Is AEPS a Digital Honey Trap?… Is there an Escape Plan?

In January 2017, an interim report of the NITI Ayog Committee of Chief Ministers on digital payments recommended

  1.  To ensure wide-scale adoption of AEPS and Aadhaar Pay, banks need to be mandated to complete Aadhaar seeding of all their customers in a time bound manner.  All banks must ensure that their AEPS gateway are up and running all the time and have proper reconciliation teams in place.
  2. All Payment banks to be made interoperable on AEPS
  3. All BCs to be made interoperable on AEPS.
  4. Biometric (Finger Print & Iris) sensors may be provided at 50% subsidy for all merchants to onboard on to AadhaarPay
  5. Rollout of Aadhaar Pay application riding on the AEPS platform may be expedited by encouraging banks to adopt the same. Bank branches to be given target to onboard merchants in their vicinity to adopt Aadhaar Pay with their existing android smartphone and biometric reader which would present a significantly cost-effective alternative compared to the traditional PoS infrastructure. There should be a bank-wise target to achieve 10 lakh active Aadhaar based merchant outlets by June, 2017 and 40 lakhs by December, 2017
  6. RBI should allow white-labelled business cum merchant correspondents for spreading AEPS PoS devices across the country. Common Service Centers (CSC),De- 5 partment of Posts and India Post Payments Bank should be allowed to begin with. It be extended to other entities who meet the criteria prescribed by RBI.
  7. NPCI and Banks should enable Iris authentication on AEPS so that people with worn out fingerprints are also able to do AEPS transactions.
  8. All ATMs/Micro-ATMS/POS should be mandated to have Aadhaar biometric authentication facility from June 1, 2017

RBI vide its circular dated December 2, 2016 had also indicated that the deployment of Aadhar based devices should be completed by June 30, 2017.

As a result of these measures there is a rush to implement AEPS gateway and make it operational at the earliest.

Some of the Banks have already issued “Aadhar Cards” for their customers and obtained IIN numbers assigned to them. While NPCI and NITI Ayog are excited and are pushing the implementation, RBI has no option but to oblige.

In all this excitement, the safety and security of the Indian Consumer appears to be the last and perhaps a lost priority.

The system as is envisaged is creating a network of Bank accounts which are all inter connected with the Aadhar number, PAN number and Mobile numbers operating through NPCI switch/es which are also open to Banking software, Mobile wallets, ATMs, UPI apps etc.

If any one of these network elements is compromised, there is a possibility of the entire financial system in India to be compromised.

Aadhar was not designed for this kind of usage as is being envisaged under AEPS. It was meant to be a confidential data base with only the ability to send out binary responses of Yes or No when a specific query is made with a reference to a parameter associated with an Aadhar Number or a biometric input. It was never meant to send out the entire data sheet on request with just the verification of an OTP. It was not meant to be used as a ID substitute nor as a sole  KYC instrument. In this role aadhar data of individuals is getting broadcast widely and gets stored in innumerable places with many vendors and agents of vendors where there is no control on privacy or security.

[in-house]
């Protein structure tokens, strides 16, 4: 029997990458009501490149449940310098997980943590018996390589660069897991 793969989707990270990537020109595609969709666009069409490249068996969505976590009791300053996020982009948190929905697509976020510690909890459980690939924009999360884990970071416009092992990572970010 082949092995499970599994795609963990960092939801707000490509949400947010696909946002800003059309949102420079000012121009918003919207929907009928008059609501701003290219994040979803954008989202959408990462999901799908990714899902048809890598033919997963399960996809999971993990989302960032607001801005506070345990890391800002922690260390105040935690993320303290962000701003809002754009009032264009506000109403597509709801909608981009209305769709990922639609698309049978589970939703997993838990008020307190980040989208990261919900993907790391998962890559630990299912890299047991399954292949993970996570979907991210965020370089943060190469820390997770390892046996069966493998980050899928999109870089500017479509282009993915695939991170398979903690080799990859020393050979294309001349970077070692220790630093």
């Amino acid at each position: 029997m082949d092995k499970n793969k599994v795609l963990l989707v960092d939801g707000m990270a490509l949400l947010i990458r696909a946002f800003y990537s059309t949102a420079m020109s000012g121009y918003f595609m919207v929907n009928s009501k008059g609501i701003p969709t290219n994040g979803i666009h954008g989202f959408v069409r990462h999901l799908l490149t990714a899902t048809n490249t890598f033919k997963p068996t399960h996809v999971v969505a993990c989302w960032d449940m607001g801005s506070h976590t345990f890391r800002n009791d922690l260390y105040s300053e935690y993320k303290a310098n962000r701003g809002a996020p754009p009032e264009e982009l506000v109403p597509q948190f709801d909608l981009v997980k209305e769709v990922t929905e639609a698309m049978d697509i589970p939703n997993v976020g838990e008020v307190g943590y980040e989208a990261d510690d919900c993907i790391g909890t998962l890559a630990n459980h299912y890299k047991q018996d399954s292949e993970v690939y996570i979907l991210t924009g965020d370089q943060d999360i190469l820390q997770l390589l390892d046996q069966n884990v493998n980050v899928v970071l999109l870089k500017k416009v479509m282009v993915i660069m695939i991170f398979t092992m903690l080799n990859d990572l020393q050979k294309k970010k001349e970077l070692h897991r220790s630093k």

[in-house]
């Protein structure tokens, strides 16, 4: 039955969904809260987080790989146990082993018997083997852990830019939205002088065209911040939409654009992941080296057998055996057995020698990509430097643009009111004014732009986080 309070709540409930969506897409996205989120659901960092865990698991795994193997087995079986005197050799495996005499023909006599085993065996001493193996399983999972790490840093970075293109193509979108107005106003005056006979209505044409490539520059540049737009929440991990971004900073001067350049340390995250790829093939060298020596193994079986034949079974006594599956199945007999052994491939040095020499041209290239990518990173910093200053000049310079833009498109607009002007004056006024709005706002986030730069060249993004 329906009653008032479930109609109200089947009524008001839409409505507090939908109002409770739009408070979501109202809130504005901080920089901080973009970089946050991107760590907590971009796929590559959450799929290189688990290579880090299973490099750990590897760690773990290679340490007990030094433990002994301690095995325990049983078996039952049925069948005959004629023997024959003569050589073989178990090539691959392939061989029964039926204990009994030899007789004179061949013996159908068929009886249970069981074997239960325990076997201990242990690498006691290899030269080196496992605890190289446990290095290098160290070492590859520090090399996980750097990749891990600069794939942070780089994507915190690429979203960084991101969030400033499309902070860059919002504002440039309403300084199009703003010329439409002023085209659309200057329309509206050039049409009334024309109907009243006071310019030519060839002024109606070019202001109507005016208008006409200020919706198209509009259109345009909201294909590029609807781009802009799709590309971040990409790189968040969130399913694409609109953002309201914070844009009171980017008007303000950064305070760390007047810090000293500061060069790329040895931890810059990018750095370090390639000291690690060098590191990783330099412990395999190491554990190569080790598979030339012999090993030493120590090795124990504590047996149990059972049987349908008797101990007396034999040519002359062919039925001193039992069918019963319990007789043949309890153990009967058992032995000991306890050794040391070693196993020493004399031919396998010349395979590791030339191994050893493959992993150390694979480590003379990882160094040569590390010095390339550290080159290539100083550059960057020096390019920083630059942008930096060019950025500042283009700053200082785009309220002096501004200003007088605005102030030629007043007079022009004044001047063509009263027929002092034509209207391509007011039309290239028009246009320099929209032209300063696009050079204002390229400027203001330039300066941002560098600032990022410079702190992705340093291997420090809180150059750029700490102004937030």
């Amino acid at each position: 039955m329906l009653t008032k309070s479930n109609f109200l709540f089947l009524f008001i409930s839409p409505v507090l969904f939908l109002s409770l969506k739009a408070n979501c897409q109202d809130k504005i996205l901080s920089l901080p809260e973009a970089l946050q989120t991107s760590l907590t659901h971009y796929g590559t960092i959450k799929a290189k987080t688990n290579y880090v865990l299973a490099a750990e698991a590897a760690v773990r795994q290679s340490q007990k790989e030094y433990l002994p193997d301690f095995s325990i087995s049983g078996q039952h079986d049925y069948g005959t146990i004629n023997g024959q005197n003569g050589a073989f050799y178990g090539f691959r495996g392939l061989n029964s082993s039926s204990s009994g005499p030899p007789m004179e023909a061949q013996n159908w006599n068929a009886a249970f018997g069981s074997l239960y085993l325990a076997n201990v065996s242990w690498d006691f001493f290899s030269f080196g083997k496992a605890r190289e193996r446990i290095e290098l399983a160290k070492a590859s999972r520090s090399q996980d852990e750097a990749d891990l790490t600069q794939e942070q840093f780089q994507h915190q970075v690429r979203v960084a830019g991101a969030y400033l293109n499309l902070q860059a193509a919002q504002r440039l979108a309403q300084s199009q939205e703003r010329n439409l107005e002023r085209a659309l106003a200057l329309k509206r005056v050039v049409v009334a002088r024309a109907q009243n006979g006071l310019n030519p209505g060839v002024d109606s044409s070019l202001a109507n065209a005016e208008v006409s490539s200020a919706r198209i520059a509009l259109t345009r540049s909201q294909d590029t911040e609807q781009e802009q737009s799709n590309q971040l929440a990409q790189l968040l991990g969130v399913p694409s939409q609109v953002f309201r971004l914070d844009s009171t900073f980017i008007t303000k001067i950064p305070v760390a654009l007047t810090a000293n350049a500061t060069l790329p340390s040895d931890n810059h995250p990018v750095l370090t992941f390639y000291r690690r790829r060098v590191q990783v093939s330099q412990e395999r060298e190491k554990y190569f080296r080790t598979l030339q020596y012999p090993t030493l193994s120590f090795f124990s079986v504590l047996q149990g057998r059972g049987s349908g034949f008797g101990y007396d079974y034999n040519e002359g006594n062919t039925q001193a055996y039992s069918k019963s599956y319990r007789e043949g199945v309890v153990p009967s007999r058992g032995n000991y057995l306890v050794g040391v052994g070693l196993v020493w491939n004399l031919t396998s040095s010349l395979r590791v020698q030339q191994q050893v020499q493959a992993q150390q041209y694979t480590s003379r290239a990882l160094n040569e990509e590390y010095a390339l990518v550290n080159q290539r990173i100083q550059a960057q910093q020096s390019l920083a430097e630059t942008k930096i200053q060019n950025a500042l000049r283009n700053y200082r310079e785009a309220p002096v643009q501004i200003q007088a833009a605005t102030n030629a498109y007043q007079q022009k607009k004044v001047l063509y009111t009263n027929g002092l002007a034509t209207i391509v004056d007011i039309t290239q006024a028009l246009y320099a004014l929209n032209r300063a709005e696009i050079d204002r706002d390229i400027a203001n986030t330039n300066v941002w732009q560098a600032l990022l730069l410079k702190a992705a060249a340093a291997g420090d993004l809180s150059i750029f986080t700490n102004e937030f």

While it has helped Government to check misuse of Direct benefit Transfer, it has also opened other vulnerabilities that are a risk to those who have no interest in Direct Benefit Transfers. Today honest citizens have no control on their Aadhar and the linked PAN card being used in impersonation. Now linking Bank accounts will further open the gateway to money transfer from the accounts of individuals because their Aadhar data was compromised some where by some vendor like a mobile operator or a domestic gas supplier if not a fraudulent banker.

Aaadhar system today is itself dependent heavily on the associated mobile numbers where the security is very lax and obtaining duplicate SIM and fake SIM is extremely easy.  Since  Bank accounts are operable under USSD, UPI and AEPS systems, the entire security infrastructure of the Indian financial systems will be at the mercy of the mobile identity of individuals.

Now all the SIM card vendors are also becoming Business Correspondents who can put their hands into my/our Bank account and there in lies one of the major risks of AEPS system.

Since the Mobile devices are already under the control of Chinese manufacturers and innumerable number of viruses and trojans are already on the prowl on mobile devices, Indian financial system will be at the mercy of China in a Cyber War situation. Since China is always on the side of Pakistan, this entire Chinese Cyber War machinery would be at the disposal of Pakistan.